At 14,264 feet, Mount Evans is the 12th highest peak in Colorado, part of the Front Range along the eastern edge of the Rockies, and so visible for many miles across the flat plains further east. Like another major fourteener nearby, Pikes Peak, the mountain is notable for the road that leads all the way to the summit (or at least to within 134 feet of it), enabling visitors to experience tundra landscapes well above the treeline, an environment usually accessible only via several miles of hiking. The 14 mile scenic drive is mostly over treeless slopes, also passing a lake and extensive meadows with many species of wildflowers. Wildlife includes bighorn sheep, mountain goats, marmots and pikas, plus the occasional black bear. Without stops, the journey only takes around half an hour.
Although broadly similar to Pikes Peak Highway, the road to the top of Mount Evans differs in several aspects. The drive starts at an already high elevation of 10,650 feet (cf. 7,500 feet) and the journey is rather less steep - most is quite gently sloping, traversing grassy slopes beneath several subsidiary peaks. The location is more remote, since although quite close to Denver, the access road (Hwy 103) is narrow and bendy, crossing an otherwise little traveled region south of I-70. Hence fewer people visit, and the mountain is less commercialized; there are no facilities on the summit apart from the parking area (plus an off-limits observatory), so the drive is generally more peaceful, whilst being equally scenic. The upper portion of Mount Evans Scenic Byway, beyond the Hwy 103 junction, is usually fully open between Memorial Day and Labor Day - May to September - but for 24 hours a day, while Pikes Peak Highway is kept accessible all year though closed at night.
Map of the Road to Mount Evans
The east end of bendy Hwy 103 begins at Bergen Park near Interstate 70, but the majority of people start at the west end, in Idaho Springs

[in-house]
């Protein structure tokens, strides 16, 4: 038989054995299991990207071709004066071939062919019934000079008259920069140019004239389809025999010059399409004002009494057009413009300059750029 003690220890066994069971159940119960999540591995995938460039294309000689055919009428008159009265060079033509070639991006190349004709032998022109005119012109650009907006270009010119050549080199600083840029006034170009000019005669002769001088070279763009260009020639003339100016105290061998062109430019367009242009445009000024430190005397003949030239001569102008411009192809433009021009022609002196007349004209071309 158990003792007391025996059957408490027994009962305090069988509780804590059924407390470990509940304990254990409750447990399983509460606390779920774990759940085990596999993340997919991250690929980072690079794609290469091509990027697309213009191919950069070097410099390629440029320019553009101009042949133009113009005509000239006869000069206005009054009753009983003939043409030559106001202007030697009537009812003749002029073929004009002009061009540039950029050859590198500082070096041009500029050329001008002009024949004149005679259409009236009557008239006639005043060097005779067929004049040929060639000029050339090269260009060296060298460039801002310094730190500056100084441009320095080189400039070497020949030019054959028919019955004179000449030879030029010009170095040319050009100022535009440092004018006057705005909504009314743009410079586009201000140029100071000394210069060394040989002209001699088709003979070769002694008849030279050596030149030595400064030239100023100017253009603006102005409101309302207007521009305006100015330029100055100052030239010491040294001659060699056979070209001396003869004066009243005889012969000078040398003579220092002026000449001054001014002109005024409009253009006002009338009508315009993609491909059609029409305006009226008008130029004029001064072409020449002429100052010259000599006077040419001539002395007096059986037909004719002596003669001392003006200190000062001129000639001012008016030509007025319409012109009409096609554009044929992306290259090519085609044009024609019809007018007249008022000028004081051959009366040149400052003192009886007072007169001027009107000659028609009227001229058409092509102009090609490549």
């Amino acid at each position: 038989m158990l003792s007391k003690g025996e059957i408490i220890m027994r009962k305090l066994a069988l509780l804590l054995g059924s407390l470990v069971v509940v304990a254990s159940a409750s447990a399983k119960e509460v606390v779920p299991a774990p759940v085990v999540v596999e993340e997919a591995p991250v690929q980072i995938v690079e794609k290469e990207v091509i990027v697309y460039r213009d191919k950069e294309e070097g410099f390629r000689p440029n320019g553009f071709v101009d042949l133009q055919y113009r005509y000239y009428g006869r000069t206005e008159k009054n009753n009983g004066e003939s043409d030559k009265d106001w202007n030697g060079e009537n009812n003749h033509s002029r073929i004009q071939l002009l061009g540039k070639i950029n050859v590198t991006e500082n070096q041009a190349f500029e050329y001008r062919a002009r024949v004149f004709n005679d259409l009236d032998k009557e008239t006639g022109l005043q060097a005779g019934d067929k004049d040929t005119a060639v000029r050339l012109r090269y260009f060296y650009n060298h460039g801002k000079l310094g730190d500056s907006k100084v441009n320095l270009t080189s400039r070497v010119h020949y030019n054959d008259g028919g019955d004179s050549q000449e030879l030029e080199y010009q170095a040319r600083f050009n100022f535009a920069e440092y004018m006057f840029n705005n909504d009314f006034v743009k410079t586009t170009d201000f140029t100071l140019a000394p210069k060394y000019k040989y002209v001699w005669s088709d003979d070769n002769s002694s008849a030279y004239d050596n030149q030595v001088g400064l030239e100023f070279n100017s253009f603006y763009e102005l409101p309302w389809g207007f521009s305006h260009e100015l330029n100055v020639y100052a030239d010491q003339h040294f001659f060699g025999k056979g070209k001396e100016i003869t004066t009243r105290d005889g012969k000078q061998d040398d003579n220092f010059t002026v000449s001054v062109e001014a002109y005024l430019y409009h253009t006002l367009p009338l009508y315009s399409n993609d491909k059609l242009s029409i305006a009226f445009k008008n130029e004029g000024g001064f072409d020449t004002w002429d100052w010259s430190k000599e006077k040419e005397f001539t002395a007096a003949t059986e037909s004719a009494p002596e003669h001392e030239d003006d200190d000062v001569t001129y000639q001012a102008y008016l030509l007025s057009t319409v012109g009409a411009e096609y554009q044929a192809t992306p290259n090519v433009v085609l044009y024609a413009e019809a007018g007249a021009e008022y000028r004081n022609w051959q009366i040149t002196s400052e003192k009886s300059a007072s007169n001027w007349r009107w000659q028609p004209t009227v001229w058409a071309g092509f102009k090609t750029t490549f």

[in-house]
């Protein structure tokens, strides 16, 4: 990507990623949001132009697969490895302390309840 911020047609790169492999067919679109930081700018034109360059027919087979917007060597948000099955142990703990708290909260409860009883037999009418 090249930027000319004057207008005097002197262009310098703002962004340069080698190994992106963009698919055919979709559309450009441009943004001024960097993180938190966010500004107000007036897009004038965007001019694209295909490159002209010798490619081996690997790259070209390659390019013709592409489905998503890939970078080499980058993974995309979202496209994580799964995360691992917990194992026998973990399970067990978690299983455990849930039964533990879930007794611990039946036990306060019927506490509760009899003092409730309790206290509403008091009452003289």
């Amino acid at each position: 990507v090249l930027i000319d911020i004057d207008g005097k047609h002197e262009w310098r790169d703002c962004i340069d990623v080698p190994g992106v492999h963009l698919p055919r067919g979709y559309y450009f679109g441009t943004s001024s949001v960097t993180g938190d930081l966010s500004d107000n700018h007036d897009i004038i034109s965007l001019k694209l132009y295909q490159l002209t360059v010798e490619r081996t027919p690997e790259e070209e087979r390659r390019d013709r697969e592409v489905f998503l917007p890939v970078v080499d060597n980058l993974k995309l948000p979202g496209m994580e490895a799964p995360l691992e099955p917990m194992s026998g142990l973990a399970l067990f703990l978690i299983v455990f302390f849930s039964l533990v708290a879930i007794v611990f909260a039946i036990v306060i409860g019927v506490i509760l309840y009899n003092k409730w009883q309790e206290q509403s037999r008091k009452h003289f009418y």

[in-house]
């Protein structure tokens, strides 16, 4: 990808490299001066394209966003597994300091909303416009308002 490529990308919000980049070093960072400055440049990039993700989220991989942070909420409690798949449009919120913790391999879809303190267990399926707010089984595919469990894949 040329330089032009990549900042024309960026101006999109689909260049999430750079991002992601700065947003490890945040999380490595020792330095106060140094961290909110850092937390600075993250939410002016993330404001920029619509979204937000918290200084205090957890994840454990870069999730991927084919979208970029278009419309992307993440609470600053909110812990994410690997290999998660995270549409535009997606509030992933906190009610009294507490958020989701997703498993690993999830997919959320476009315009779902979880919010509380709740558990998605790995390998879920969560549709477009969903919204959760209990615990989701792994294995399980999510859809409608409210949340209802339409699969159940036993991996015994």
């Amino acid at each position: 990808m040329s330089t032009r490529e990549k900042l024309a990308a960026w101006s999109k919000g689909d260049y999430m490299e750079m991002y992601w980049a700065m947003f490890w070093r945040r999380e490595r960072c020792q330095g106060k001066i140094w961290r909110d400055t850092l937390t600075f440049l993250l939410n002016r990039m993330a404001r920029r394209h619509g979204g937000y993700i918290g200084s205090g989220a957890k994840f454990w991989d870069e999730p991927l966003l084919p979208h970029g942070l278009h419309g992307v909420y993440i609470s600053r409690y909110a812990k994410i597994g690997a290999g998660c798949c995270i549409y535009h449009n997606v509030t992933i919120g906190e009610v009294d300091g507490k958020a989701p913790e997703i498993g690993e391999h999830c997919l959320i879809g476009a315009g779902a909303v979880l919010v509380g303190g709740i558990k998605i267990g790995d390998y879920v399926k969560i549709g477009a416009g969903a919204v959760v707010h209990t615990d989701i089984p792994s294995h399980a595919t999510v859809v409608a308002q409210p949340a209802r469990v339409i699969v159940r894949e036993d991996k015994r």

also on I-70, where the route is signposted to Mount Evans. The first few miles run along the nearly flat floor of the valley of Chicago Creek
, followed by a steep climb into the wooded mountains, gaining nearly 2,000 feet to a junction at 10,650 feet beside Echo Lake
(and close to a campground), where the summit road forks off southwards.
Road to Summit Lake
The scenic drive is winding at first, climbing from the entrance station (fees $10 in 2020) through the upper reaches of the forest and above the treeline to Mount Goliath Natural Area
, a small protected region that contains ancient bristlecone pine trees as well as many flower species. A short trail crosses the hills. Goliath Peak rises above, at the north end of a ridge that extends south to Mount Evans and includes three other summits (Rogers Peak, Mount Warren, Mount Spalding). Beyond here, the road is relatively straight, crossing tundra and rocky hillsides, with a big drop-off to the east. There is no fence, and the land in many places falls away right at the edge of the tarmac. The road stays on the east side of the ridge, reaching a parking area after 9 miles beside Summit Lake
(12,830 feet), where another short path leads to the shore. The surrounding boggy flats are underlain by an area of permafrost, believed to be the southernmost occurrence of this in the US. These moist conditions are ideal for many species of Alpine plants such as king's crown
, queen's crown
, alpine clover
, American bistort
and elephant heads
. The lake sits in a deep, glacial cirque, enclosed by curving, rocky slopes on three sides, with Mount Evans due south and Mount Spalding to the west.
The road is damaged in the vicinity of the lake, and narrower beyond, though still suitable for all vehicles under 30 feet in length. The next section is straight once more but then begins a series of tight switchbacks that continue all the way to the summit. The slopes become increasingly rocky, covered by jagged, mottled, reddish-grey boulders. The road ends at a small parking area beside a stone structure, formerly a restaurant, the wooden parts of which were destroyed by fire in 1979, resulting in its abandonment. A closed track leads to the observatory, operated by the University of Denver, while a quarter mile path ascends through granite boulders to the actual summit just to the west. As expected, the mountain is cold and windy even in midsummer, and temperatures are below freezing most nights of the year. Views extend a hundred miles or more across the plains, and encompass innumerable other peaks to the north, west and south.